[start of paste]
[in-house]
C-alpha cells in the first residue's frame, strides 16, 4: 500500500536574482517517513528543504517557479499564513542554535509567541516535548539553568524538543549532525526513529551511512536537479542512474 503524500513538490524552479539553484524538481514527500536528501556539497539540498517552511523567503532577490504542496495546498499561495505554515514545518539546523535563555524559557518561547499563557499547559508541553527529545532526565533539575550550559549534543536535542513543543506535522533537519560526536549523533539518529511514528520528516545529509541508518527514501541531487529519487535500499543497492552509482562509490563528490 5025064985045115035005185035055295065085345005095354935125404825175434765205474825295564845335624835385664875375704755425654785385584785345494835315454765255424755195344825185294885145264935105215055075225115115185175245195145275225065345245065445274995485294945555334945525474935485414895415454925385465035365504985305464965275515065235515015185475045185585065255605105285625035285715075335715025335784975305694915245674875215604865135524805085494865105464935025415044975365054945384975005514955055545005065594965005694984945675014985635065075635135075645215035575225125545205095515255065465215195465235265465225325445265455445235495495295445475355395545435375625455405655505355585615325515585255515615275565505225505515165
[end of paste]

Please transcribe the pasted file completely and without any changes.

[in-house]
C-alpha cells in the first residue's frame, strides 16, 4: 500500500536574482517517513528543504517557479499564513542554535509567541516535548539553568524538543549532525526513529551511512536537479542512474 503524500513538490524552479539553484524538481514527500536528501556539497539540498517552511523567503532577490504542496495546498499561495505554515514545518539546523535563555524559557518561547499563557499547559508541553527529545532526565533539575550550559549534543536535542513543543506535522533537519560526536549523533539518529511514528520528516545529509541508518527514501541531487529519487535500499543497492552509482562509490563528490 5025064985045115035005185035055295065085345005095354935125404825175434765205474825295564845335624835385664875375704755425654785385584785345494835315454765255424755195344825185294885145264935105215055075225115115185175245195145275225065345245065445274995485294945555334945525474935485414895415454925385465035365504985305464965275515065235515015185475045185585065255605105285625035285715075335715025335784975305694915245674875215604865135524805085494865105464935025415044975365054945384975005514955055545005065594965005694984945675014985635065075635135075645215035575225125545205095515255065465215195465235265465225325445265455445235495495295445475355395545435375625455405655505355585615325515585255515615275565505225505515165